May 28 2019

Pastor Mike at Aztec Methodist Church

As I write this our country is celebrating Memorial Day. The history of this holiday is generally traced back to the Civil War. Beginning during the war individual families, especially in the South, began decorating the graves of their loved ones who had died in battle with flowers. After the war communities began choosing a day for a community remembrance, again marked by decorating the graves of deceased soldiers. In some cases these celebrations coincided with the return of the bodies from mass graves at the battle site to their home cemeteries. 

Finally in 1868 General John Logan, commander of the “Grand Army of the Republic”, an organization of veterans from the Union forces in the civil war, called for a national Decoration Day to honor the civil war dead, by decorating their graves. He proposed the date of May 30. Some say that it was because this was not the anniversary of any particular battle, others that it was a date when most people would have flowers available in their gardens. At any rate Decoration Day celebrations were held in 27 states that year. In the South veterans groups argued that the North had stolen their idea for Decoration Day, and instead many states declared a “Confederate Memorial Day” on other days in April or May. 

By the end of World War I the day was expanded to honor the dead in all of America’s wars, not just the Civil War. People throughout the country were observing May 30th as a time to honor the dead, though using flowers continued. Memorial Day was becoming more popular as the name for the day. After World War II small American Flags were beginning to replace flowers as the decoration for the graves of anyone who had served in war and later died.

As early as 1913 one leader complained that the younger generation who had not known war no longer saw the day as a day to remember those who died, but as “a day of games, races, and revelry; instead of a day for memory and tears”. Veterans groups strongly opposed the running of the Indianapolis 500 (begun in 1911) on Memorial Day, though they eventually lost the fight. Memorial Day became the “Unofficial start of Summer”, especially since the date was changed to the last Monday of May to allow a three day weekend. In places where people still use flowers to decorate graves, they often make no distinction between those who have served in the military and other family members.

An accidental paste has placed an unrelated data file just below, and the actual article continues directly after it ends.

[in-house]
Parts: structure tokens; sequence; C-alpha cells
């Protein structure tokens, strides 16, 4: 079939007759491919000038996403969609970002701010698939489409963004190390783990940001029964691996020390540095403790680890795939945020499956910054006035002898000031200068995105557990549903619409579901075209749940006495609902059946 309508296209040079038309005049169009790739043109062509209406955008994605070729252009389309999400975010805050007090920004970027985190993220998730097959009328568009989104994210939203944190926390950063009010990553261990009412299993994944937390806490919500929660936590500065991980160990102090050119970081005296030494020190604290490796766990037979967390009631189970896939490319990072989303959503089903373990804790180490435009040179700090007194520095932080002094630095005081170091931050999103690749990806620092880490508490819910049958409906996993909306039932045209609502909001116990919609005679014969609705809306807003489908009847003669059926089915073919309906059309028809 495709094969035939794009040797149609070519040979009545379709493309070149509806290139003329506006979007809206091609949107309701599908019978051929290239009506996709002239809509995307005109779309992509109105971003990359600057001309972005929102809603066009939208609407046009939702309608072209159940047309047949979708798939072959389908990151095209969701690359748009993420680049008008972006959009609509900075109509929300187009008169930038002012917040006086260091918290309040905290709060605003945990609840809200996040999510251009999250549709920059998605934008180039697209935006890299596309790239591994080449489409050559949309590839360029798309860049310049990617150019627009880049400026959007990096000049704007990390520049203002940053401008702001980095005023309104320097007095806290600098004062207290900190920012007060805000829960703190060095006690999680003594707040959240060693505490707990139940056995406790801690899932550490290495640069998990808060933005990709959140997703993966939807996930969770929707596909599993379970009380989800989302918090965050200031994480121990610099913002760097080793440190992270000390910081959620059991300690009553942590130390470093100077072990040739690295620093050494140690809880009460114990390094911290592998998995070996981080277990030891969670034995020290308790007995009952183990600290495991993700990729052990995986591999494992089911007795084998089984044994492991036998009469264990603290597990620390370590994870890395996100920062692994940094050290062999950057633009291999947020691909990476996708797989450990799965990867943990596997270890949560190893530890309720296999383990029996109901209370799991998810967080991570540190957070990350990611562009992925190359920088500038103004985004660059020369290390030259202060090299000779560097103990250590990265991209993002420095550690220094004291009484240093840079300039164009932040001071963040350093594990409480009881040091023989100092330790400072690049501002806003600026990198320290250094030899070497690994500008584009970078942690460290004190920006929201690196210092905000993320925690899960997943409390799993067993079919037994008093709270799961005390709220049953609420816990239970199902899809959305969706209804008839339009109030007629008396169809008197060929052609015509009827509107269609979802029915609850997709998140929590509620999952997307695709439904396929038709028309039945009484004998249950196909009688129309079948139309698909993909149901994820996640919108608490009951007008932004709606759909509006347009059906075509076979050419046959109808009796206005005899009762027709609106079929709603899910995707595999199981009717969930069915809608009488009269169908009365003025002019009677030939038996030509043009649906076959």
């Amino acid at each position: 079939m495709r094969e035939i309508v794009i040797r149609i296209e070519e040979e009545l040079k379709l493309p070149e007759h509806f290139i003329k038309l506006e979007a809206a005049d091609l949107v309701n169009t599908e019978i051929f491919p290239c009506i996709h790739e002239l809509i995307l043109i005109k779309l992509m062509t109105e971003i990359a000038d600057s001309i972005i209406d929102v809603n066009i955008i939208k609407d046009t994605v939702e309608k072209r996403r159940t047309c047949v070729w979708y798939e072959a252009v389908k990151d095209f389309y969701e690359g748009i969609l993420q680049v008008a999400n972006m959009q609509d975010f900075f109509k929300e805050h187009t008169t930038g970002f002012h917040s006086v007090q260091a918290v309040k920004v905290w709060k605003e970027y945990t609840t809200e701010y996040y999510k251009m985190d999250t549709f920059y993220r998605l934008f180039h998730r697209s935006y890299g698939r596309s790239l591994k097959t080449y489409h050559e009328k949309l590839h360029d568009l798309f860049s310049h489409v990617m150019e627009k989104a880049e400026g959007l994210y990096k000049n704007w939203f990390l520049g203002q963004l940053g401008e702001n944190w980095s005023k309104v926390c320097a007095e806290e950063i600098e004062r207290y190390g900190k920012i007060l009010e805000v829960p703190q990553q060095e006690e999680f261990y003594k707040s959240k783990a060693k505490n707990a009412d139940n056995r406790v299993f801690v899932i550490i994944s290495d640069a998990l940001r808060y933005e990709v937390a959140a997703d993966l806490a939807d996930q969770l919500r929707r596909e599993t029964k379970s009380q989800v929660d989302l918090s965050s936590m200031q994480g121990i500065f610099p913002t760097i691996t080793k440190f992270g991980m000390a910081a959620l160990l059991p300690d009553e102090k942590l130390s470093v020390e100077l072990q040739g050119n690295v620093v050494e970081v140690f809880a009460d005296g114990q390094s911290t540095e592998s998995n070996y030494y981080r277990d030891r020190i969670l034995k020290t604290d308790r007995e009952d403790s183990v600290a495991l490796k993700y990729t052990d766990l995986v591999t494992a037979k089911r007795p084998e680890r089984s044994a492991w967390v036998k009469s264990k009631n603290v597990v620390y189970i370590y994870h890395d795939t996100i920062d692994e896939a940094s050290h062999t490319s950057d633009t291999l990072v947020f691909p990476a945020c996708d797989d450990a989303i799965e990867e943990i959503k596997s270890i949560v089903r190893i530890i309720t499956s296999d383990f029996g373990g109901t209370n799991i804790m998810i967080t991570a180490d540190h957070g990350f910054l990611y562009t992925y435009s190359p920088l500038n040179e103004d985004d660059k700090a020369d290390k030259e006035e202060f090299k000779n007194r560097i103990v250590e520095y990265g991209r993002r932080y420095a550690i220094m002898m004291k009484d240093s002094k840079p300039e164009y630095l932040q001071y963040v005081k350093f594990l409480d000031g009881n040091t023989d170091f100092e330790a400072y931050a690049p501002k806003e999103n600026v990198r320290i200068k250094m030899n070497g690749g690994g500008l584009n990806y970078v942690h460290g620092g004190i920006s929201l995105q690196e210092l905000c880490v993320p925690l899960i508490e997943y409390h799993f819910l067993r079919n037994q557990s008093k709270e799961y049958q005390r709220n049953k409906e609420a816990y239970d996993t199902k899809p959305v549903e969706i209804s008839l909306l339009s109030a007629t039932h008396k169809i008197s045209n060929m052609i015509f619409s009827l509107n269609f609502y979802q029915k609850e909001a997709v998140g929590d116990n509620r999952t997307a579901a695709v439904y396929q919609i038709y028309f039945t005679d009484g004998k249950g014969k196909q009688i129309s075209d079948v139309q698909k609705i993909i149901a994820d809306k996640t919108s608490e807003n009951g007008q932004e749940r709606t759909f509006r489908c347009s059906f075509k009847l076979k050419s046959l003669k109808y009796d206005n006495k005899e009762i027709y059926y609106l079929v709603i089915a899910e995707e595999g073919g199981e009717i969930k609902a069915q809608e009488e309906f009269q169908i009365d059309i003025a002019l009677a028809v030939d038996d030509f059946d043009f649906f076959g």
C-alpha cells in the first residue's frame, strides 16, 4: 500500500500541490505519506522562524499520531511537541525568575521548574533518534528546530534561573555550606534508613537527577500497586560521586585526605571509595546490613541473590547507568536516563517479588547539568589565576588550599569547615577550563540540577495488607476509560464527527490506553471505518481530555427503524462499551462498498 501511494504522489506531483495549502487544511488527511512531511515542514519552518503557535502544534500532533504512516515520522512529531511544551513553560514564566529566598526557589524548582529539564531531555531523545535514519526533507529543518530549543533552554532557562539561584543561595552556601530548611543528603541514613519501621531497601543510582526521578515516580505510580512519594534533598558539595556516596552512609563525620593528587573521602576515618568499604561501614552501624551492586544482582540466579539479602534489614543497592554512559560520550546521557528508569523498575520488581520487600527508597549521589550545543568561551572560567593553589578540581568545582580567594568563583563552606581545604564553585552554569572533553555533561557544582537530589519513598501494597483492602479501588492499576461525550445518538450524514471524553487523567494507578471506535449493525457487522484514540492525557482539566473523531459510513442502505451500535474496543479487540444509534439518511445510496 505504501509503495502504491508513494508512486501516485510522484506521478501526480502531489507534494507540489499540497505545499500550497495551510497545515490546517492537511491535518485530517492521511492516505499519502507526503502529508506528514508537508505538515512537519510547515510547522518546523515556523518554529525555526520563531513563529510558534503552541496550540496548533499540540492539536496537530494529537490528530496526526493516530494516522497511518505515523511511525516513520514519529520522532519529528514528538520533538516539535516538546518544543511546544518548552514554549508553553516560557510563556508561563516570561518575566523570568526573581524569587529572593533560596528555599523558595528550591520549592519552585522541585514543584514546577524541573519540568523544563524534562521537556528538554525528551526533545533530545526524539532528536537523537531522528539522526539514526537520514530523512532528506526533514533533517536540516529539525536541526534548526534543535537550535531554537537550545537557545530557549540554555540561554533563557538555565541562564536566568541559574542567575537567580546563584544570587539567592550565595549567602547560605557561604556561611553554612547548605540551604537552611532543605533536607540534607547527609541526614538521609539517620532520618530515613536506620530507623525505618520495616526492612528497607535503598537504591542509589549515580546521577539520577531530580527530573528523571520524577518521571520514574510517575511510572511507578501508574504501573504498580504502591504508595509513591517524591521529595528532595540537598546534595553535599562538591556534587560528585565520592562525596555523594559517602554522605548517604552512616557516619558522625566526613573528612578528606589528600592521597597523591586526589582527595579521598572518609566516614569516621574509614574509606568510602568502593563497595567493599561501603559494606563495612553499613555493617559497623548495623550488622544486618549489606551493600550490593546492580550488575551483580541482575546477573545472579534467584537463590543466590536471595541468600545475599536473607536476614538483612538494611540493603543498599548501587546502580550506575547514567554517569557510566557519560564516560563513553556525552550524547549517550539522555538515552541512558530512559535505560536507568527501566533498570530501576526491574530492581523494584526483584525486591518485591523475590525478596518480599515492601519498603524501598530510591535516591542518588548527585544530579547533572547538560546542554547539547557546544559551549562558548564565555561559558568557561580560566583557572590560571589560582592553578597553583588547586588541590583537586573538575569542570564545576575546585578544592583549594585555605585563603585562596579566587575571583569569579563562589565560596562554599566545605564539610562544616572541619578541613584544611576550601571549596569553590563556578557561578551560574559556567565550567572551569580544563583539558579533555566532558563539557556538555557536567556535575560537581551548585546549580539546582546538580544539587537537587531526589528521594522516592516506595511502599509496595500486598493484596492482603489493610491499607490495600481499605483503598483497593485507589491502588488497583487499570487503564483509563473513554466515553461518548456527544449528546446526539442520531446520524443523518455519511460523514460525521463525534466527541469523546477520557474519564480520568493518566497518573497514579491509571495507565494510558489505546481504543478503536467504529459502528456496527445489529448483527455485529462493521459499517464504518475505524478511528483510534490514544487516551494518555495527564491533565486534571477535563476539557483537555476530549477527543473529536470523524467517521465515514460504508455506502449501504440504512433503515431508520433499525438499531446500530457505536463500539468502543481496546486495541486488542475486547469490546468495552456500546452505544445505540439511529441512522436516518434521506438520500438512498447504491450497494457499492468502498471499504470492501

So what does a basically secular holiday have to do with our faith? In John 15:13 Jesus says, “No greater love has anyone than this: to lay down one’s life for one’s friends.” Jesus then tells the disciples that they have become his friends. Paul expands on this theme in Romans 5:7-8 : “Very rarely will anyone die for a righteous person, though for a good person someone might possibly dare to die. But God demonstrates his own love for us in this: While we were still sinners, Christ died for us.” 

When we remember those who have died in war or served in the Armed forces, we are remembering those who, like Christ, were willing to die for the people of this country. Such people are deserving of our praise and remembrance. But we should also remember all of those who have shared their faith with us and are now beyond this life. Let us take time to remember each of them.

Aztec United Methodist Church

Sunday Schedule

8:45am   Sunday School
10:00am Worship Service

Community Assistance

Community assistance is available between 8:30am and 1:00pm from Monday through Thursday.

Upcoming Sermons

May 26
Obeying the Spirit
Acts 16:6-15
Luke 24:36-49

June 2
Obedience to God’s Call
Acts 16:16-34
Luke 24:44-53

June 9
The working of God’s Spirit
Acts 2:1-21
John 14:15-27

June 16
The mystery of God
Romans 5:1-5
John 16:12-15

June 23
Freedom in Christ
Galatians 3:23-29
Luke 8:26-39

June 30
The Costs of Following Jesus
2 Kings 2:1-14
Luke 9:51-62

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Child care is available between 8:45am and 11:00am so that you are more easily able to attend the service and Sunday school.

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  • Today’s Reflection A note from the author: “Celtic Christians acknowledged God’s presence in every aspect of living—from waking to sleeping, from birth to death, from mundane chores to momentous celebrations. They perceived God’s creation as a holy gift. Gratitude characterized their way of being as they affirmed the source of life and gave thanks through […]

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